Former Libyan leader Muammar Gaddafi’s son and heir apparent, Saif al-Islam, and ex-intelligence chief Abdullah al-Senussi have reportedly suggested turning themselves in to the International Criminal Court in The Hague.
The news comes from NTC senior Libyan military official Abdel Majid Mlegta, as quoted by Reuters.
Since NTC forces took control of Sirte, Gaddafi’s hometown, the colonel’s son has remained in hiding. He is believed to be somewhere near Libya's southern border with Niger.
According to the NTC official, Saif al-Islam and Senussi are trying to broker a deal to surrender to the court through a neighboring country. Which country that might be, however, has not been revealed.
Mlegta claimed that they feel unsafe both in Libya and in neighboring Niger and Algeria, where some Gaddafi family members have already found refuge. In any case, he added, they said that Niger was asking for too much money for them to stay.
Saif al-Islam, like his deceased father and Senussi, is wanted for war crimes. The ICC issued arrest warrants for the three of them in June on charges of crimes against humanity, after the matter was referred to the court by the UN Security Council in February. The charges were made in connection with the Libyan regime’s violent crackdown on protesters that month.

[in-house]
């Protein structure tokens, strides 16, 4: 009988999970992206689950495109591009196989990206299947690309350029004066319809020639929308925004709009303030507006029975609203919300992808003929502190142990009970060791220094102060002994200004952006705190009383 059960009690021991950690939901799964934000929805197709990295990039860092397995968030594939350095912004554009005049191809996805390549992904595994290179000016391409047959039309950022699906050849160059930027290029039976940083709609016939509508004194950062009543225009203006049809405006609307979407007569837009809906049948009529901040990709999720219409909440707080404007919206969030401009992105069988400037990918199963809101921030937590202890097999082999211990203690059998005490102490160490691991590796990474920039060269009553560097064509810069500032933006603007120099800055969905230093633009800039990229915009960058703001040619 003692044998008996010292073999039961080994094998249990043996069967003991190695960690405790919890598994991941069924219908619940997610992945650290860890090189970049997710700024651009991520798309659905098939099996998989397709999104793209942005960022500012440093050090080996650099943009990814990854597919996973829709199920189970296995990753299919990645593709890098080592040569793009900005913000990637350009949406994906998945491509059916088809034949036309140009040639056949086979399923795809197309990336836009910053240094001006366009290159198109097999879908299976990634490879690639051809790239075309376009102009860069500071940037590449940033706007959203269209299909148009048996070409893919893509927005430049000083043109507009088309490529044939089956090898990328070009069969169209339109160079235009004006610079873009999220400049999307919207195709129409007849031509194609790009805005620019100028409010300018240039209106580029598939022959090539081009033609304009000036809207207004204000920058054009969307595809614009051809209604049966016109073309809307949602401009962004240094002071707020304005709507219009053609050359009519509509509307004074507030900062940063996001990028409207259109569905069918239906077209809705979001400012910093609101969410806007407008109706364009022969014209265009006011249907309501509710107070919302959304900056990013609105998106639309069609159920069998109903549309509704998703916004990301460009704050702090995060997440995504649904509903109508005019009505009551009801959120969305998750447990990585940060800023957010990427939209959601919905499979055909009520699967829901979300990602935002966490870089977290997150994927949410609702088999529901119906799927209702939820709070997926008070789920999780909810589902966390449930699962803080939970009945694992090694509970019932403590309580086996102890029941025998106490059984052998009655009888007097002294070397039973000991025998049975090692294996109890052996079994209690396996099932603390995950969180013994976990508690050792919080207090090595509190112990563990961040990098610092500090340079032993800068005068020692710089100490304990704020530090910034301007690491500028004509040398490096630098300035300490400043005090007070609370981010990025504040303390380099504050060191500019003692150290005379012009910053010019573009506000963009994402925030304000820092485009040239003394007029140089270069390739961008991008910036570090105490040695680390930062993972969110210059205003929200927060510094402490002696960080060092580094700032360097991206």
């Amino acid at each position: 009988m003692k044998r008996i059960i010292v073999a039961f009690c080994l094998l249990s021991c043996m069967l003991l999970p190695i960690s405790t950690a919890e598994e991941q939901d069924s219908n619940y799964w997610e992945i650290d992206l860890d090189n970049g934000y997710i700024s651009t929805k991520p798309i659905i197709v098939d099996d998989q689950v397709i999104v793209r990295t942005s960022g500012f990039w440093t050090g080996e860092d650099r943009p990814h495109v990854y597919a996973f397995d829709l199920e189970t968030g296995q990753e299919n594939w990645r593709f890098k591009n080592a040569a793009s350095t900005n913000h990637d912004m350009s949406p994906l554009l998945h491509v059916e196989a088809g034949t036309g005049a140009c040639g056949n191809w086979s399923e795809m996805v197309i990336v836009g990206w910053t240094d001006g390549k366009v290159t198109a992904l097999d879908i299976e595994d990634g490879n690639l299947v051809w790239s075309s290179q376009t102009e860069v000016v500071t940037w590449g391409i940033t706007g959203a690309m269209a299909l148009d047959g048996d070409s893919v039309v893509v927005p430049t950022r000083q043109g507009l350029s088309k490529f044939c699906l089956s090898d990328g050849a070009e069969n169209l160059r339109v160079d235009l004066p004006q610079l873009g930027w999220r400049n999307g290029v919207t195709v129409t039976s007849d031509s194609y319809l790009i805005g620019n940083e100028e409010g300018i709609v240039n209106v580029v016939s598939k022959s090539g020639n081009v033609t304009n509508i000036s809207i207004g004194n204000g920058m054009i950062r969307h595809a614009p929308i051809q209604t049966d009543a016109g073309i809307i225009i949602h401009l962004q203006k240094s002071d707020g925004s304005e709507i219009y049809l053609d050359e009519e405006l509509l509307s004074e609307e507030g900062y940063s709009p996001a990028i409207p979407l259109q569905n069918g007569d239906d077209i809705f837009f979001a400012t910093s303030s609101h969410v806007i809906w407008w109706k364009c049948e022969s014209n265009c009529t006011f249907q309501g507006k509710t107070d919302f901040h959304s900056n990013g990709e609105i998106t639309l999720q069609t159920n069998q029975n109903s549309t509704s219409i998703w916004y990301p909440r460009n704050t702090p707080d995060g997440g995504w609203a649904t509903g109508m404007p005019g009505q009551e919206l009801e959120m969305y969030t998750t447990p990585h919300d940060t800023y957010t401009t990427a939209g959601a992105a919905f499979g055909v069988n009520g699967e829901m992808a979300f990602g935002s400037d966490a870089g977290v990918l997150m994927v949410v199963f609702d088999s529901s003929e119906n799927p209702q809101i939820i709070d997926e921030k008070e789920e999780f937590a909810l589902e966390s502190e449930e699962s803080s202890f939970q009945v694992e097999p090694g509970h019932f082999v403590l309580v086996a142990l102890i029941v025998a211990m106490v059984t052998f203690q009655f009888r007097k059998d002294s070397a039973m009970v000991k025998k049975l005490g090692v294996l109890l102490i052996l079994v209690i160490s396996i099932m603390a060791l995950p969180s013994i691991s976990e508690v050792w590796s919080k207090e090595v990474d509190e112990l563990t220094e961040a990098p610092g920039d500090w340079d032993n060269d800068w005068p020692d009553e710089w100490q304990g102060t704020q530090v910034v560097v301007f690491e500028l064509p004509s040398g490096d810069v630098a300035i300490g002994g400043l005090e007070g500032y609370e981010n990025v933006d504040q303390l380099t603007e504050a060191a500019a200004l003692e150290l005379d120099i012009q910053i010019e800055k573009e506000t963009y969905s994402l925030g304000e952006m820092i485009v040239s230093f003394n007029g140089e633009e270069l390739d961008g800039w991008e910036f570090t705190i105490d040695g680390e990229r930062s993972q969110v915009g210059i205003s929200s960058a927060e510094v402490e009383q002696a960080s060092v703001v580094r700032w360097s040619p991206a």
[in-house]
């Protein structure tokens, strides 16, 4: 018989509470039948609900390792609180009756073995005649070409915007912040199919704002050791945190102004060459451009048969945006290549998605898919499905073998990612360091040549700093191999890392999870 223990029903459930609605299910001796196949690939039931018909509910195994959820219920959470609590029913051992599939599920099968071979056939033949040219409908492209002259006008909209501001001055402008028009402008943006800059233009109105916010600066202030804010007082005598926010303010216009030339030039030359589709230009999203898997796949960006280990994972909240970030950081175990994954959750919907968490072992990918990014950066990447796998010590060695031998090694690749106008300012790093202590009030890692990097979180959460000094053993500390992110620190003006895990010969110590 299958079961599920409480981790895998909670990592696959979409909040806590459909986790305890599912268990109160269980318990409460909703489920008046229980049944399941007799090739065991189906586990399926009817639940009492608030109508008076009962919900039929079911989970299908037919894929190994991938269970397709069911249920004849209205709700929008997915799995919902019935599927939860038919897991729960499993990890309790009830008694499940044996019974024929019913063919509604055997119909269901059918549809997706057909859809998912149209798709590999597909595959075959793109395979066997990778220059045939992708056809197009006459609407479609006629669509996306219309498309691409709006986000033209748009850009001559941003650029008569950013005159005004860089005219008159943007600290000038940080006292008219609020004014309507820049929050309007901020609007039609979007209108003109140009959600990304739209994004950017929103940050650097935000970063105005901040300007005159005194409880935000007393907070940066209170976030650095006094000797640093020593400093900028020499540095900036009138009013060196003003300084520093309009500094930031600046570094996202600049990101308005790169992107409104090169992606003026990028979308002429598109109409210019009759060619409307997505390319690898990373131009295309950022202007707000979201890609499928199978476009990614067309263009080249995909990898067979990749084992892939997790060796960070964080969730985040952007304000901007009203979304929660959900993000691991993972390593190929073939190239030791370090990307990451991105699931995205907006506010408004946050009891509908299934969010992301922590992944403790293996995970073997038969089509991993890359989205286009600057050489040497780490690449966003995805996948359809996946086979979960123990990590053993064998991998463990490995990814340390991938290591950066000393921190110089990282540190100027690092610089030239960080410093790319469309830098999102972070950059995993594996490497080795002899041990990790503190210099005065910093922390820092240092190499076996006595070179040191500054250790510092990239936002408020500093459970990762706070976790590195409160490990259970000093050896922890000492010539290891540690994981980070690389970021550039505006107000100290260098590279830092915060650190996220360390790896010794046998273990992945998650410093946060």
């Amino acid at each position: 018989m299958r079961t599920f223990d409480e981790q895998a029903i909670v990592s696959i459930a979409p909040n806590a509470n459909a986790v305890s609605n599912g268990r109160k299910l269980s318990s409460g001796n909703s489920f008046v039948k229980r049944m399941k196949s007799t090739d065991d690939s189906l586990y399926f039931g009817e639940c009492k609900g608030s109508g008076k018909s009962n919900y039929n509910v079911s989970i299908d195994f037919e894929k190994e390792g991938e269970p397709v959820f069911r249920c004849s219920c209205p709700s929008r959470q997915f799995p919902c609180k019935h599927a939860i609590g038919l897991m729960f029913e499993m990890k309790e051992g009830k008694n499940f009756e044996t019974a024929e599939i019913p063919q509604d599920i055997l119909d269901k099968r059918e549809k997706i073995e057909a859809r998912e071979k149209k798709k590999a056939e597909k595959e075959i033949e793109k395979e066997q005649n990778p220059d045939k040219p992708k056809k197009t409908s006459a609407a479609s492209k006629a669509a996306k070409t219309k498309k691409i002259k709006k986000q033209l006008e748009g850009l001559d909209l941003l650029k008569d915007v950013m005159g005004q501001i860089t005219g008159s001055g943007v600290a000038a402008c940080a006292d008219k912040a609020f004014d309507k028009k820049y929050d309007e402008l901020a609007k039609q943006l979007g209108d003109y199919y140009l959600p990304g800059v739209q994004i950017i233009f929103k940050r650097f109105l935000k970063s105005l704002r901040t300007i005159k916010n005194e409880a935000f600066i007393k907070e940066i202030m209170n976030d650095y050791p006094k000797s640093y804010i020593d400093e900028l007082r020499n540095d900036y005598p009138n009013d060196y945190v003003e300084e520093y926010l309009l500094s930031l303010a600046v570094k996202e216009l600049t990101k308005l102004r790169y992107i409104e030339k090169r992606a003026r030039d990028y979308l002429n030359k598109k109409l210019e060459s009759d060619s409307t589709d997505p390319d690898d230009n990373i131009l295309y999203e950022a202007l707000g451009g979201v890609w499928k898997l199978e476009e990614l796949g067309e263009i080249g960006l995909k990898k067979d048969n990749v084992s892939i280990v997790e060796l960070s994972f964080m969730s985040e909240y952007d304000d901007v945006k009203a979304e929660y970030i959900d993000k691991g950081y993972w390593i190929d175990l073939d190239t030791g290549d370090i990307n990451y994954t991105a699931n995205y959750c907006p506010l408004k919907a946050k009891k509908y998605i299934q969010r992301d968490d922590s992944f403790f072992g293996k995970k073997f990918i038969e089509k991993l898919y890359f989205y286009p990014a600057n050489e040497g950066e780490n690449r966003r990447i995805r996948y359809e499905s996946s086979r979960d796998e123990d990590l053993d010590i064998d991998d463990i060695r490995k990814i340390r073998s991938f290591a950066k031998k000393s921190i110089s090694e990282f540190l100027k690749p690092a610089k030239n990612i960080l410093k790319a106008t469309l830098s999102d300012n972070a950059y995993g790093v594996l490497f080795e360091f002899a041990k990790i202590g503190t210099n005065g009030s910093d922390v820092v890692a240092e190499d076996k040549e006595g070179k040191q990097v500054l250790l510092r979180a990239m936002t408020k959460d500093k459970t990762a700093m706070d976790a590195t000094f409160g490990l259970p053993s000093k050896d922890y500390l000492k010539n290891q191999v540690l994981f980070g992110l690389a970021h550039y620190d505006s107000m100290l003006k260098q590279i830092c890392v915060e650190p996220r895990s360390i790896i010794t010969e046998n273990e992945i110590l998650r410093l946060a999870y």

As to what is behind Saif al-Islam’s decision, political analyst Samir Awad told RT that it is likely that “he has seen what happens to anyone linked to the Gaddafi regime or his family if they fall into the hands of rebels, who are completely disorganized and who abide by no law.”
The analyst suggested that Gaddafi’s son may have decided that instead of living as a fugitive for the rest of his life, he would rather surrender to The Hague.
“There he can he can have two things which his father and brother did not have – a safe house and a just trial,” he said. “And I think that both things are also to be expected for him since now he is a liability to the Tuareg tribe that holds him, instead of being an asset,” Awad said.
He also stated that “if human rights law is going to be applied… in Saif al-Islam’s case, [he is] going to be treated fairly.”
Similar comments came from independent journalist Stephen Brown.
“He will feel safer in a European prison than in Libya – his and his father’s enemies simply want to kill him, as many members of his family and kin,” Brown said. “He is heading to safety, but also NATO and the NTC don’t want to see him make it to Niger, where the pro-Gaddafi forces might be able to regroup and then launch a guerilla war inside Libya.”
But others say it is far from certain that Gaddafi’s relatives could find justice in The Hague, and some analysts are warning thatthe chances for a fair trial are rather slim.